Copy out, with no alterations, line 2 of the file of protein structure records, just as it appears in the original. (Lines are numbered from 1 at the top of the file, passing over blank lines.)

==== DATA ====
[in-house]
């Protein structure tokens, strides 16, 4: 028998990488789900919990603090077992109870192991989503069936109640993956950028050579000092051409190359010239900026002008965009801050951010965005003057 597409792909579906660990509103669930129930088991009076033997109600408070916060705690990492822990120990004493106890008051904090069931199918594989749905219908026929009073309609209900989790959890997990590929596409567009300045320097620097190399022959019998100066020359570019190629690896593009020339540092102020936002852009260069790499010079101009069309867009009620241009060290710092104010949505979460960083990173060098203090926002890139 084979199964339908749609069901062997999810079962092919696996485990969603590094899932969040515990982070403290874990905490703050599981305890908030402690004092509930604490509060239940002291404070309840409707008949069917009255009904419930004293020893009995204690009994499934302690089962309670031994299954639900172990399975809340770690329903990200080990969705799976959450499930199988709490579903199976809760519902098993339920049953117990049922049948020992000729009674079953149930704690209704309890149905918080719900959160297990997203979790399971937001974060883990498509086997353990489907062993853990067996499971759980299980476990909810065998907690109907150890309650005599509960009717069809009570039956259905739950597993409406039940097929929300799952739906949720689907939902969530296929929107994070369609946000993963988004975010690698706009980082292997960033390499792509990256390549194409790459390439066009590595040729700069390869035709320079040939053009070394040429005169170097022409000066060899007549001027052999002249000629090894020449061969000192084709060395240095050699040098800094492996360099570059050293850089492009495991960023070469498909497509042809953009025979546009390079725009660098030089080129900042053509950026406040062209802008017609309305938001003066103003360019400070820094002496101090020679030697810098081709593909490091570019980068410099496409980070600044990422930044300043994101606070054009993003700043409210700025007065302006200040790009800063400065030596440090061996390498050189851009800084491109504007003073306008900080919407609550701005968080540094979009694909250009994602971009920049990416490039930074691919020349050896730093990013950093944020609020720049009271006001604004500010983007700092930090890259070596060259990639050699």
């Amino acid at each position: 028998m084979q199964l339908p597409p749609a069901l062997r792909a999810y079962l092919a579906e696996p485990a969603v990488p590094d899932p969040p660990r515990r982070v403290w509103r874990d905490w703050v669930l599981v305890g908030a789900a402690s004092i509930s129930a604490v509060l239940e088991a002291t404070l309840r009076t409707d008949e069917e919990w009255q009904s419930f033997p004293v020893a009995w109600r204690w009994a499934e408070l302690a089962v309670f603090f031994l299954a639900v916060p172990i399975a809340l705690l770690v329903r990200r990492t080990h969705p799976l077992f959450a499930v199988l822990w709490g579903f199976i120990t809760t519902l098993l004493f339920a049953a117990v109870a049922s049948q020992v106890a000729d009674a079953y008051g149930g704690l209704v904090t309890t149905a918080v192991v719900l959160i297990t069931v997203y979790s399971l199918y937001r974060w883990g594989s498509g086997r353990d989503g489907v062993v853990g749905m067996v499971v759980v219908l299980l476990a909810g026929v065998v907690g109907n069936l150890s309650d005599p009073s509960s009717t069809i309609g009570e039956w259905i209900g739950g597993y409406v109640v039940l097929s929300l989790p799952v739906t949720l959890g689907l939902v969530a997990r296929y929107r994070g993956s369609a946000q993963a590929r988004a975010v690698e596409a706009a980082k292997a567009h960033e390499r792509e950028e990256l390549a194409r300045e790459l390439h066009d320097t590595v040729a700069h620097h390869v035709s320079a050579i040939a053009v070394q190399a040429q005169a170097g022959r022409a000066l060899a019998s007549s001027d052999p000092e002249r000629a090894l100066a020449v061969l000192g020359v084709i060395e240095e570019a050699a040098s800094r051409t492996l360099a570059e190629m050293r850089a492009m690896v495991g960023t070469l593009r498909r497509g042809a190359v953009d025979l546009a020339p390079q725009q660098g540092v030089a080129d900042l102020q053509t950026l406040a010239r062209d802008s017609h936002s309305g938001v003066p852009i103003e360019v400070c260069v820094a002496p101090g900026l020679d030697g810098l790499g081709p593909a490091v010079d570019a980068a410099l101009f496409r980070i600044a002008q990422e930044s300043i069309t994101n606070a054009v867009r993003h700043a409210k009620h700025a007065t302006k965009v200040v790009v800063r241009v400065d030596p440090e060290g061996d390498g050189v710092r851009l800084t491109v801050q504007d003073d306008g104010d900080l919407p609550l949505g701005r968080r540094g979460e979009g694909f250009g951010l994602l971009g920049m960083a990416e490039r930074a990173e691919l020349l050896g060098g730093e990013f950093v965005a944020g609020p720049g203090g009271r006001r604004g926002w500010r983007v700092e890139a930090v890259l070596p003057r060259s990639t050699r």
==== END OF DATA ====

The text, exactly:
């Protein structure tokens, strides 16, 4: 028998990488789900919990603090077992109870192991989503069936109640993956950028050579000092051409190359010239900026002008965009801050951010965005003057 597409792909579906660990509103669930129930088991009076033997109600408070916060705690990492822990120990004493106890008051904090069931199918594989749905219908026929009073309609209900989790959890997990590929596409567009300045320097620097190399022959019998100066020359570019190629690896593009020339540092102020936002852009260069790499010079101009069309867009009620241009060290710092104010949505979460960083990173060098203090926002890139 084979199964339908749609069901062997999810079962092919696996485990969603590094899932969040515990982070403290874990905490703050599981305890908030402690004092509930604490509060239940002291404070309840409707008949069917009255009904419930004293020893009995204690009994499934302690089962309670031994299954639900172990399975809340770690329903990200080990969705799976959450499930199988709490579903199976809760519902098993339920049953117990049922049948020992000729009674079953149930704690209704309890149905918080719900959160297990997203979790399971937001974060883990498509086997353990489907062993853990067996499971759980299980476990909810065998907690109907150890309650005599509960009717069809009570039956259905739950597993409406039940097929929300799952739906949720689907939902969530296929929107994070369609946000993963988004975010690698706009980082292997960033390499792509990256390549194409790459390439066009590595040729700069390869035709320079040939053009070394040429005169170097022409000066060899007549001027052999002249000629090894020449061969000192084709060395240095050699040098800094492996360099570059050293850089492009495991960023070469498909497509042809953009025979546009390079725009660098030089080129900042053509950026406040062209802008017609309305938001003066103003360019400070820094002496101090020679030697810098081709593909490091570019980068410099496409980070600044990422930044300043994101606070054009993003700043409210700025007065302006200040790009800063400065030596440090061996390498050189851009800084491109504007003073306008900080919407609550701005968080540094979009694909250009994602971009920049990416490039930074691919020349050896730093990013950093944020609020720049009271006001604004500010983007700092930090890259070596060259990639050699």